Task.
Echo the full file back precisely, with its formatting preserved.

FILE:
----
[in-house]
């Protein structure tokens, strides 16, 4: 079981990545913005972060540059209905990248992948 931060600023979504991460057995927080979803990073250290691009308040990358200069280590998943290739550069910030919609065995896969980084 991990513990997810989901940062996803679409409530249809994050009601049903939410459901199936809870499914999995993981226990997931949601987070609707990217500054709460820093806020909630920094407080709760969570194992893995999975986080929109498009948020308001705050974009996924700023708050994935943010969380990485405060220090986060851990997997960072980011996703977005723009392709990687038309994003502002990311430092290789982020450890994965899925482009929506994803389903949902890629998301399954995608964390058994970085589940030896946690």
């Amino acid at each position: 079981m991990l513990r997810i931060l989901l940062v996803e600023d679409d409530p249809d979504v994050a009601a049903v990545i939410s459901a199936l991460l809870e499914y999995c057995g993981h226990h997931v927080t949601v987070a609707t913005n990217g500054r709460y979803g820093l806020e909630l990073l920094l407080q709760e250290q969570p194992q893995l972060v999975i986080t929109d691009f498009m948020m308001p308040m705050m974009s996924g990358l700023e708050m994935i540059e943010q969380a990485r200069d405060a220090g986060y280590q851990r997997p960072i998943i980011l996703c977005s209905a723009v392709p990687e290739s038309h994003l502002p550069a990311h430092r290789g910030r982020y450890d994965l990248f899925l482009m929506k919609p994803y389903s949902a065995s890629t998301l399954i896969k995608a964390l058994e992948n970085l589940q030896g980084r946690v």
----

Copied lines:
[in-house]
């Protein structure tokens, strides 16, 4: 079981990545913005972060540059209905990248992948 931060600023979504991460057995927080979803990073250290691009308040990358200069280590998943290739550069910030919609065995896969980084 991990513990997810989901940062996803679409409530249809994050009601049903939410459901199936809870499914999995993981226990997931949601987070609707990217500054709460820093806020909630920094407080709760969570194992893995999975986080929109498009948020308001705050974009996924700023708050994935943010969380990485405060220090986060851990997997960072980011996703977005723009392709990687038309994003502002990311430092290789982020450890994965899925482009929506994803389903949902890629998301399954995608964390058994970085589940030896946690």
């Amino acid at each position: 079981m991990l513990r997810i931060l989901l940062v996803e600023d679409d409530p249809d979504v994050a009601a049903v990545i939410s459901a199936l991460l809870e499914y999995c057995g993981h226990h997931v927080t949601v987070a609707t913005n990217g500054r709460y979803g820093l806020e909630l990073l920094l407080q709760e250290q969570p194992q893995l972060v999975i986080t929109d691009f498009m948020m308001p308040m705050m974009s996924g990358l700023e708050m994935i540059e943010q969380a990485r200069d405060a220090g986060y280590q851990r997997p960072i998943i980011l996703c977005s209905a723009v392709p990687e290739s038309h994003l502002p550069a990311h430092r290789g910030r982020y450890d994965l990248f899925l482009m929506k919609p994803y389903s949902a065995s890629t998301l399954i896969k995608a964390l058994e992948n970085l589940q030896g980084r946690v």